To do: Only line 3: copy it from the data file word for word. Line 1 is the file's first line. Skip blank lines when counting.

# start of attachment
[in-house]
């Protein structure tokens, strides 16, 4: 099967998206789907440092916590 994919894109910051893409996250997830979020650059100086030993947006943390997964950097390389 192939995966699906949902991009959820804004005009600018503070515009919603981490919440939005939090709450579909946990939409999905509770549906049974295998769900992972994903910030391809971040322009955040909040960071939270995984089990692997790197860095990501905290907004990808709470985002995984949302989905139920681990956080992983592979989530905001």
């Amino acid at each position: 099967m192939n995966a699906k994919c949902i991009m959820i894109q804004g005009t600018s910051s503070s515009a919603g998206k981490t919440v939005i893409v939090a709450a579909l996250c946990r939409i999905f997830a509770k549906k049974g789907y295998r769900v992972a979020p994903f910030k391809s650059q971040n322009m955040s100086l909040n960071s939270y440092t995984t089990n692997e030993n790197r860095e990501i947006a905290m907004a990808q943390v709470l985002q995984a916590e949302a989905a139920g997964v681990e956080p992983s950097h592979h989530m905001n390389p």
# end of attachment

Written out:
């Amino acid at each position: 099967m192939n995966a699906k994919c949902i991009m959820i894109q804004g005009t600018s910051s503070s515009a919603g998206k981490t919440v939005i893409v939090a709450a579909l996250c946990r939409i999905f997830a509770k549906k049974g789907y295998r769900v992972a979020p994903f910030k391809s650059q971040n322009m955040s100086l909040n960071s939270y440092t995984t089990n692997e030993n790197r860095e990501i947006a905290m907004a990808q943390v709470l985002q995984a916590e949302a989905a139920g997964v681990e956080p992983s950097h592979h989530m905001n390389p």